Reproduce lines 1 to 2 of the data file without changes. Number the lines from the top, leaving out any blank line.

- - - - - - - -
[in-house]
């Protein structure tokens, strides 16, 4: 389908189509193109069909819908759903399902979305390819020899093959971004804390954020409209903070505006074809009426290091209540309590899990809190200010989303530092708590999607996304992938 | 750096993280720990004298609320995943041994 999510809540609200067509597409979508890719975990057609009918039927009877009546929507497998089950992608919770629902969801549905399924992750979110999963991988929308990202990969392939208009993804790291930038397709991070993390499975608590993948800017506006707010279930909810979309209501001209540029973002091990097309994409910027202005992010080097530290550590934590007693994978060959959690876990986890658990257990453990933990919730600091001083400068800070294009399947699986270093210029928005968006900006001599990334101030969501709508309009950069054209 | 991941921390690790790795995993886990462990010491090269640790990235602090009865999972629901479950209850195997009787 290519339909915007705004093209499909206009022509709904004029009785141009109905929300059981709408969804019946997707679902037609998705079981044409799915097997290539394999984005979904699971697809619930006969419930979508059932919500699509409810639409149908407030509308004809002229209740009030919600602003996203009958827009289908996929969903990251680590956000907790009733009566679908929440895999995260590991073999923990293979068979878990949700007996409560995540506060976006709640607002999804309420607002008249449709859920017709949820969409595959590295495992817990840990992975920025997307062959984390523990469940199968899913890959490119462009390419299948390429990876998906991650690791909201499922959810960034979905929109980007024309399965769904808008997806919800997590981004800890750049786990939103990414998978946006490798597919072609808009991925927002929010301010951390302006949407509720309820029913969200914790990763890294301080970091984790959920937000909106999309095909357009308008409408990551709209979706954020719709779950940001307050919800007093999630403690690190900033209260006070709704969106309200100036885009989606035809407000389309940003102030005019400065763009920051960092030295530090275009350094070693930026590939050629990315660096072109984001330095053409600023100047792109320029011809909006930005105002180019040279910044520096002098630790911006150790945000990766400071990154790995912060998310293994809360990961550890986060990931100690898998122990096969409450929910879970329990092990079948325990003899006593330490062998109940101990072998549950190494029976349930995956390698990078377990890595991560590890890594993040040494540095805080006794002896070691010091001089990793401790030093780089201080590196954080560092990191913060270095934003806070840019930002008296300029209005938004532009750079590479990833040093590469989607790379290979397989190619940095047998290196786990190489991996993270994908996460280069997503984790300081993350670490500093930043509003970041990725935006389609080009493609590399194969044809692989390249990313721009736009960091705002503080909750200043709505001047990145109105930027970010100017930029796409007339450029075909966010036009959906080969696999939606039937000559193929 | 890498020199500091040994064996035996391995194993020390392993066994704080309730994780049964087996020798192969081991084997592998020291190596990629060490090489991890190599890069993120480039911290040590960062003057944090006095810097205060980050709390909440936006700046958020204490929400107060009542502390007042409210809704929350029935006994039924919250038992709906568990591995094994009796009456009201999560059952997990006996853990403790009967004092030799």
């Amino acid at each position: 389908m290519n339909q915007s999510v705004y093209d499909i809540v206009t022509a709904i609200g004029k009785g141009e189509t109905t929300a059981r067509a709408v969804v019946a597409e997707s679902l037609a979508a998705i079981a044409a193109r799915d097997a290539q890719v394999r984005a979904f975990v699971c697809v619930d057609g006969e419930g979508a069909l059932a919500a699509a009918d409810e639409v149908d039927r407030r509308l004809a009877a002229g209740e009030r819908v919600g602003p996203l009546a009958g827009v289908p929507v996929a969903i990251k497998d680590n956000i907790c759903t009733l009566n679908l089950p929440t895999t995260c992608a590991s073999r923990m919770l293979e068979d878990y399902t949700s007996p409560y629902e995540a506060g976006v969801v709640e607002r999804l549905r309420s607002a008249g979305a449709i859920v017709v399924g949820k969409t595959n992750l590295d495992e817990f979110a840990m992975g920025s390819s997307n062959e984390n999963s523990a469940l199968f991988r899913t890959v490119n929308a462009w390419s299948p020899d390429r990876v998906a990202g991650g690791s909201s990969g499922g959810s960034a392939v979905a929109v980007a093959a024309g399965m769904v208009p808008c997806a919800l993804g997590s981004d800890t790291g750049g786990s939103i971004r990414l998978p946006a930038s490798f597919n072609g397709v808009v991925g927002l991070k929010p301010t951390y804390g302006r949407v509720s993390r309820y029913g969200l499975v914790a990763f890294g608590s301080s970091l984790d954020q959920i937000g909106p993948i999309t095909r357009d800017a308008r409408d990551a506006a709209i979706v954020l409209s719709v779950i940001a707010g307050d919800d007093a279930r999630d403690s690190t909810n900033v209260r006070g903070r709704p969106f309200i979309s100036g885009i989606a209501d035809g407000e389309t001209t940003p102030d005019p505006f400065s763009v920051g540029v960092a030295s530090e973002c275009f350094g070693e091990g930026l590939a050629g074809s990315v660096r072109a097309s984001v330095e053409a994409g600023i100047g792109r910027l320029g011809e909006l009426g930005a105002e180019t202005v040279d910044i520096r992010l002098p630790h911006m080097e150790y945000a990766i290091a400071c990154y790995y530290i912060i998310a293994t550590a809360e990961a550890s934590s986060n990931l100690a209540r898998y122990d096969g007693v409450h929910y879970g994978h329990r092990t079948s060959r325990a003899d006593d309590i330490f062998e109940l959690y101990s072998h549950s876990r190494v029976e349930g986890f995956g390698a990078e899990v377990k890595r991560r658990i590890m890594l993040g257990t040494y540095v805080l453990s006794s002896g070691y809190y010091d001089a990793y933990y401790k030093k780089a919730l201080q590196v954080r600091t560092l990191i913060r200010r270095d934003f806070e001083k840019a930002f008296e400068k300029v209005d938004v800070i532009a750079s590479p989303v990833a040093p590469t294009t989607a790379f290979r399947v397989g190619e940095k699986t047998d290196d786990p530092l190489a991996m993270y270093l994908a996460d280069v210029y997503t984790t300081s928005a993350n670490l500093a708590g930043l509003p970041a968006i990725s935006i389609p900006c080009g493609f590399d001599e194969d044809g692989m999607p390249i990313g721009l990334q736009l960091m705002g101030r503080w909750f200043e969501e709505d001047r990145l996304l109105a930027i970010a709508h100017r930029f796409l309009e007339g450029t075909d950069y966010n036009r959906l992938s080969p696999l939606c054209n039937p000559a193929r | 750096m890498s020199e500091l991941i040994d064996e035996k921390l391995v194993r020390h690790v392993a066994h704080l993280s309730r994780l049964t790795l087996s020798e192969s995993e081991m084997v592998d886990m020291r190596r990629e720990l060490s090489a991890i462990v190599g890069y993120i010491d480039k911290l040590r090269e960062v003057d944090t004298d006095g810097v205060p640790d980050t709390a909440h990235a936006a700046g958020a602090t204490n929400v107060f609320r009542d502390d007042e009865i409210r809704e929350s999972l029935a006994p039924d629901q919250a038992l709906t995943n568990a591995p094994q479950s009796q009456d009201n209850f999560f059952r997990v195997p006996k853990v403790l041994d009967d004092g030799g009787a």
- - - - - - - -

[in-house]
């Protein structure tokens, strides 16, 4: 389908189509193109069909819908759903399902979305390819020899093959971004804390954020409209903070505006074809009426290091209540309590899990809190200010989303530092708590999607996304992938 | 750096993280720990004298609320995943041994 999510809540609200067509597409979508890719975990057609009918039927009877009546929507497998089950992608919770629902969801549905399924992750979110999963991988929308990202990969392939208009993804790291930038397709991070993390499975608590993948800017506006707010279930909810979309209501001209540029973002091990097309994409910027202005992010080097530290550590934590007693994978060959959690876990986890658990257990453990933990919730600091001083400068800070294009399947699986270093210029928005968006900006001599990334101030969501709508309009950069054209 | 991941921390690790790795995993886990462990010491090269640790990235602090009865999972629901479950209850195997009787 290519339909915007705004093209499909206009022509709904004029009785141009109905929300059981709408969804019946997707679902037609998705079981044409799915097997290539394999984005979904699971697809619930006969419930979508059932919500699509409810639409149908407030509308004809002229209740009030919600602003996203009958827009289908996929969903990251680590956000907790009733009566679908929440895999995260590991073999923990293979068979878990949700007996409560995540506060976006709640607002999804309420607002008249449709859920017709949820969409595959590295495992817990840990992975920025997307062959984390523990469940199968899913890959490119462009390419299948390429990876998906991650690791909201499922959810960034979905929109980007024309399965769904808008997806919800997590981004800890750049786990939103990414998978946006490798597919072609808009991925927002929010301010951390302006949407509720309820029913969200914790990763890294301080970091984790959920937000909106999309095909357009308008409408990551709209979706954020719709779950940001307050919800007093999630403690690190900033209260006070709704969106309200100036885009989606035809407000389309940003102030005019400065763009920051960092030295530090275009350094070693930026590939050629990315660096072109984001330095053409600023100047792109320029011809909006930005105002180019040279910044520096002098630790911006150790945000990766400071990154790995912060998310293994809360990961550890986060990931100690898998122990096969409450929910879970329990092990079948325990003899006593330490062998109940101990072998549950190494029976349930995956390698990078377990890595991560590890890594993040040494540095805080006794002896070691010091001089990793401790030093780089201080590196954080560092990191913060270095934003806070840019930002008296300029209005938004532009750079590479990833040093590469989607790379290979397989190619940095047998290196786990190489991996993270994908996460280069997503984790300081993350670490500093930043509003970041990725935006389609080009493609590399194969044809692989390249990313721009736009960091705002503080909750200043709505001047990145109105930027970010100017930029796409007339450029075909966010036009959906080969696999939606039937000559193929 | 890498020199500091040994064996035996391995194993020390392993066994704080309730994780049964087996020798192969081991084997592998020291190596990629060490090489991890190599890069993120480039911290040590960062003057944090006095810097205060980050709390909440936006700046958020204490929400107060009542502390007042409210809704929350029935006994039924919250038992709906568990591995094994009796009456009201999560059952997990006996853990403790009967004092030799």